Updated, 11:27 a.m. 3/12/20
Tuesday’s presidential primary election in Michigan went relatively smoothly, according to the Michigan Department of State (SOS), despite high voter turnout and an increased workload for many of the state’s 1,500 local clerks.
In a conference call with reporters Wednesday afternoon, SOS spokesperson Jake Rollow said that data is still coming in and all results are unofficial until they are verified. As of 9:30 Wednesday, 100% of jurisdictions — about 5,000 precincts — have reported unofficial results that still need to be certified by the SOS. Oakland was the last county to report their results today.
All in all, Michigan saw high turnout for a primary. The total number of votes for both parties was about 2.2 million, with almost 1.6 million in the Democratic primary and 682,451 votes on the Republican side.*
The Democratic total is up almost 400,000 from the 2016 primary, although the total number including both parties is not. About 1.2 million Democrats voted four years ago, compared to almost 1.6 million in 2020.*
The new option of no-reason absentee ballots had a lot to do with that, with more than 1 million Michiganders requesting absentee ballots and more than 876,800 returned.
That is “about 100% higher than what we had in the March 2016 primary,” Rollow said. “It’s getting close, but not quite reaching the November 2016 [election].”
In 2018, Michiganders overwhelmingly Proposal 3, which added a number of voting policies to the state Constitution that made it easier for citizens to vote. This included automatic voter registration, same-day voter registration, no-excuse absentee voting and straight-ticket voting.
Tuesday’s primary election was the first election with these laws in place.
The youth vote, however, did not see that same increase. Among 18-to-44-year-old Michiganders, their share of the vote dropped from 45% in 2016 to 38% on Tuesday — a 7% decrease.
Rollow said that the updated “spoiled” ballot number is now at 38,158. Spoiled ballots are absentee ballots that are changed by the voter before election day, if, for instance, the candidate they already voted dropped out and they wish to choose another candidate.
The primary issues identified by the SOS had to do with the influx of new voters. Rollow said two-thirds of the 13,500 people registered yesterday were 29 years old and younger, leading to particularly long lines at universities and colleges. Campuses in East Lansing, Ann Arbor, Kalamazoo and Dearborn reported two- to four-hour lines just to get through clerks’ offices.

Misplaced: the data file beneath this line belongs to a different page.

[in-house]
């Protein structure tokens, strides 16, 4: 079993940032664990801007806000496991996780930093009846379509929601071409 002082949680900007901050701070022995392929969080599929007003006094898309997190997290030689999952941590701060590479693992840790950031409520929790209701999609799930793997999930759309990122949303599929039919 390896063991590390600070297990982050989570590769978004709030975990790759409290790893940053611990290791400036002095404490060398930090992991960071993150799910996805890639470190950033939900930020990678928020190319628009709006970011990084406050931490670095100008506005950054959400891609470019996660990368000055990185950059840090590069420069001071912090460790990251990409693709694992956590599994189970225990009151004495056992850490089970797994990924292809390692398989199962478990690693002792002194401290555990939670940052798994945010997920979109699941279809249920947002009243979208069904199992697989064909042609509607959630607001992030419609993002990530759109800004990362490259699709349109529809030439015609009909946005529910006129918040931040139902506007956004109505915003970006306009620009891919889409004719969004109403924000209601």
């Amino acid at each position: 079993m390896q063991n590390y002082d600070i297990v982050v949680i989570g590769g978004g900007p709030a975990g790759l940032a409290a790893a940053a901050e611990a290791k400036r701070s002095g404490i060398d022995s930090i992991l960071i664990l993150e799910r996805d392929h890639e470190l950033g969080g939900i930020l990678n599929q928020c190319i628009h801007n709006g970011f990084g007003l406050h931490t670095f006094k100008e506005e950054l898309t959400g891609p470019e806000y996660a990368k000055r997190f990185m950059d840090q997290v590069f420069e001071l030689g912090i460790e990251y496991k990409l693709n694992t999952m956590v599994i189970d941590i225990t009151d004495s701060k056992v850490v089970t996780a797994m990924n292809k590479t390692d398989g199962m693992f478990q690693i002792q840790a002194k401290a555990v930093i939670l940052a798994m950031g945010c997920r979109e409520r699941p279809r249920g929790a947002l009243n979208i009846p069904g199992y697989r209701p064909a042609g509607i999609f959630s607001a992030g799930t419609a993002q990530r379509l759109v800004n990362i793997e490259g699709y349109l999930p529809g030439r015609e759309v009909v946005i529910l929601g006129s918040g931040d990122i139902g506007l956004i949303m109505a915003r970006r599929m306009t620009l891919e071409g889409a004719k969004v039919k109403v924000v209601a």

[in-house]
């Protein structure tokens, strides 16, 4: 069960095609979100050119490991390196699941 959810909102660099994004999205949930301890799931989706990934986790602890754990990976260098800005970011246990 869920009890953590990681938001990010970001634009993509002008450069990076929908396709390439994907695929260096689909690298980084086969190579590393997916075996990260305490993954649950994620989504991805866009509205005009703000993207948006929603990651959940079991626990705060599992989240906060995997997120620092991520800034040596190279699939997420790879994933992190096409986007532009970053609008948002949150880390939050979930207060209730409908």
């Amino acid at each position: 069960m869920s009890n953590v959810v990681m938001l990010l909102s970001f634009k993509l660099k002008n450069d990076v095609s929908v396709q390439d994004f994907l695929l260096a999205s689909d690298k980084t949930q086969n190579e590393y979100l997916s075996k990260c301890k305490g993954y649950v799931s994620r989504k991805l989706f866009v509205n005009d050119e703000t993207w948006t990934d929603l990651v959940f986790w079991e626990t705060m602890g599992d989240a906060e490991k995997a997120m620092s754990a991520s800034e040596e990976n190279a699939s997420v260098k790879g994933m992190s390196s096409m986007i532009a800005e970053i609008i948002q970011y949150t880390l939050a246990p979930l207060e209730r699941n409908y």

The SOS wants to work with these jurisdictions in the future to mend this problem, possibly by expanding satellite offices for local clerks.
Rollow said that due to increased responsibilities for local clerks — including an influx of absentee ballots that could only be processed day-of, according to Michigan law, and more than 13,500 same-day registrations — the SOS would also like to give more resources, technologies, staff and time to local clerks next time.
“The strain on the system was apparent, especially in the locations where same-day registrations were high and the lines stretched for hours,” Rollow said.
Rollow also said Michigan coordinated with federal partners, including the U.S. Department of Homeland Security, to ensure the election’s integrity. There were no attempts to interfere with or hack Michigan’s election on Tuesday, but Rollow said, “I don’t think it’s something we can count on in November.”
“This was a primary election. It’s not necessarily as interesting a target as the November … election could be,” Rollow said, especially since Michigan is such an important swing state. He added that the state will continue to work with federal partners to make sure November’s general election is secure.
On Wednesday morning, Michigan Democratic Party (MDP) Lavora Barnes said the state “saw a turnout explosion, setting a record for votes cast in a Michigan Democratic primary and increasing turnout by over 28.8% over 2016.”
She credited dozens of party organizers who have been working since 2017 on get-out-the-vote operations.
* Correction: The total number of voters and the number of Democrats voting were incorrect and have been updated.